ASIC launches civil proceedings against Star Entertainment’s 11 casino executives and directors

Australia‘s corporate regulator has commenced legal action against current and former directors and officials of casino operator Star Entertainment Group Ltd.  The Australian Securities and Investments Commission (ASIC) announced on Tuesday that it launched civil proceedings in the Federal Court against eleven people linked to the company for poor management of money-laundering risks.

Breach allegations:

The claims of the Australian Securities and Investments Commission refer to Star Entertainment’s board members between 2017 and 2019, including former Chairman John O’Neill and former CEO Matthias Bekier. The Commission alleges that board members breached their duties under the Corporations Act between 2017 and 2019.

ASIC Deputy Chair, Sarah Court, said that board members “failed to give sufficient focus to the risk of money laundering and criminal associations, which are inherent in the operation of a large casino with an international customer base”.

Failure to prevent critical risks:

According to ASIC, board members approved the company’s continued relations with certain individuals who reportedly had criminal links thus making the money laundering risks pending to the company and taking no steps to prevent these ”critical risks” even after respective notifications. ASIC claims that the executives thus committed a “breach of their director duty obligations”.

ASIC Deputy Chair added that the regulator would seek from the court contraventions, penalties, and disqualification orders for individuals who were members of the organization’s top management.

Significant governance failures:

“This court case really deals with who are the people that should be held accountable for these [alleged] significant governance failures,” said Ms. Court. “Individuals that have engaged, if ASIC’s case is made out … in the conduct of this kind should not be appropriately able to act as directors for other companies.”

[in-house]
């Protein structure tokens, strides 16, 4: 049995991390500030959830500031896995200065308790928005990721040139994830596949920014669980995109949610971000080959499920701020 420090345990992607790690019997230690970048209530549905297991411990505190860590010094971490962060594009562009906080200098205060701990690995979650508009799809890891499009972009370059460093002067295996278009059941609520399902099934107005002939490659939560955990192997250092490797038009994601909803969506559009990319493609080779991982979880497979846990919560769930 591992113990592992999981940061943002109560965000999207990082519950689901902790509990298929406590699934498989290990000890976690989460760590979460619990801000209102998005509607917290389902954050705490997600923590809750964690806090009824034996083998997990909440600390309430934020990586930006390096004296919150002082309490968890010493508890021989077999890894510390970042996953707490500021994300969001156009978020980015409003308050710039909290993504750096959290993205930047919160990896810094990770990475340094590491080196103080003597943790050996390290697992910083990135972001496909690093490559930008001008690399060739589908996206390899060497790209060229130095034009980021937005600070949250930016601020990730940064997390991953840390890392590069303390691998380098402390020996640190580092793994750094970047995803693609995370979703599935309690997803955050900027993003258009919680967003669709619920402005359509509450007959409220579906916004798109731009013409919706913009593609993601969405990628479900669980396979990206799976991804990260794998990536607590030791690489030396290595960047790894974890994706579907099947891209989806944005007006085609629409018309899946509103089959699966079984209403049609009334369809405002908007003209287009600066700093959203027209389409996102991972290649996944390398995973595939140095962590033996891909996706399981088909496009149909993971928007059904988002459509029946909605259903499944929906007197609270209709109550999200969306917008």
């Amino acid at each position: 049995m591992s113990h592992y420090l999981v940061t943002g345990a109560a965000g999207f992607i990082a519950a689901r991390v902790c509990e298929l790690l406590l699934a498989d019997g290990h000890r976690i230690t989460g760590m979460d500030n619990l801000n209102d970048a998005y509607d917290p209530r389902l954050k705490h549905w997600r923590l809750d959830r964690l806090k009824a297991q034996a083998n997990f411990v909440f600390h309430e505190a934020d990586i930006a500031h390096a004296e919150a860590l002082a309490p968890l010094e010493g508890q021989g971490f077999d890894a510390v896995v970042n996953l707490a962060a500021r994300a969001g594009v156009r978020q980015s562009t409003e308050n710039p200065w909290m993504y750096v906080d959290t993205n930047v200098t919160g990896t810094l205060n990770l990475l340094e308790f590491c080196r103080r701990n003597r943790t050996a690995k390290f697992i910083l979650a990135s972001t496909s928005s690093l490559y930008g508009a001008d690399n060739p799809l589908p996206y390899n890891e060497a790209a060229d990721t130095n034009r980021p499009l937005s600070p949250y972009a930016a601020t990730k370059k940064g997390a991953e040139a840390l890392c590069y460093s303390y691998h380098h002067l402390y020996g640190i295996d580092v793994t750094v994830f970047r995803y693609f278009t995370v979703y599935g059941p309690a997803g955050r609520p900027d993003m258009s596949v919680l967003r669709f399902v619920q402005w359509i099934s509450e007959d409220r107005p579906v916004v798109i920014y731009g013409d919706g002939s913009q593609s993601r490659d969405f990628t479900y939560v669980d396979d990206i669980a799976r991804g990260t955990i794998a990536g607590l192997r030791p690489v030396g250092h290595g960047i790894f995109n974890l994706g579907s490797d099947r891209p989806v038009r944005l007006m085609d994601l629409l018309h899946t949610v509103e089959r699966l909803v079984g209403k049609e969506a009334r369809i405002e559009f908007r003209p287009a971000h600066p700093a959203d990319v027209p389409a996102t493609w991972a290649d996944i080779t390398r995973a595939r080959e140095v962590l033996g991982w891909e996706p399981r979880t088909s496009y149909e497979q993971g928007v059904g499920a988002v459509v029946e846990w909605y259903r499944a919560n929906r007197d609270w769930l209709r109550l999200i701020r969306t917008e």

An individual breach of corporate governance in this regard incurs a maximum penalty of $1.05 million.

Star Entertainment noted that the company and its subsidiaries are not parties to the court proceedings and that the proceedings ”concern matters which were the subject of regulatory inquiries in New South Wales and Queensland”.

Anti-money laundering deficiencies:

Star Sydney operation was fined $100 million by the NSW Independent Casino Commission earlier this year for money laundering, fraud, and organized crime links. Severe deficiencies in the company’s anti-money laundering procedures were also found in the Queensland branch.

ASIC also focused on the casino’s relationship with Asian gambling junket Suncity which generated $5.9 billion in turnover for the Star in 2019. ASIC alleges that the group executives Mr. Bekier, Paula Martin, and Greg Hawkins failed to address money laundering risks pending to this customer.

Misleading statements:

Finally, the Commission said some group executives had “knowingly permitted misleading statements” provided to National Australia Bank (NAB). The statements allegedly revealed that Star allowed the use of cards issued by China Union Pay (CUP) for gambling purposes, which CUP prohibited. ASIC informed that it was ”aware over $900 million was obtained by Star customers using CUP cards in NAB ATMs from 2013 to 2019.”

As a result, Star’s casino license in Sydney was suspended in October and the company paid a $100 million fine. Now, eleven current and former board members of the Brisbane-headquartered company are facing breach allegations and accusations of The Australian Securities and Investments Commission before the Federal Court for misleading statements provided to the National Australia Bank and the respective failure of the company’s anti-money laundering practices.

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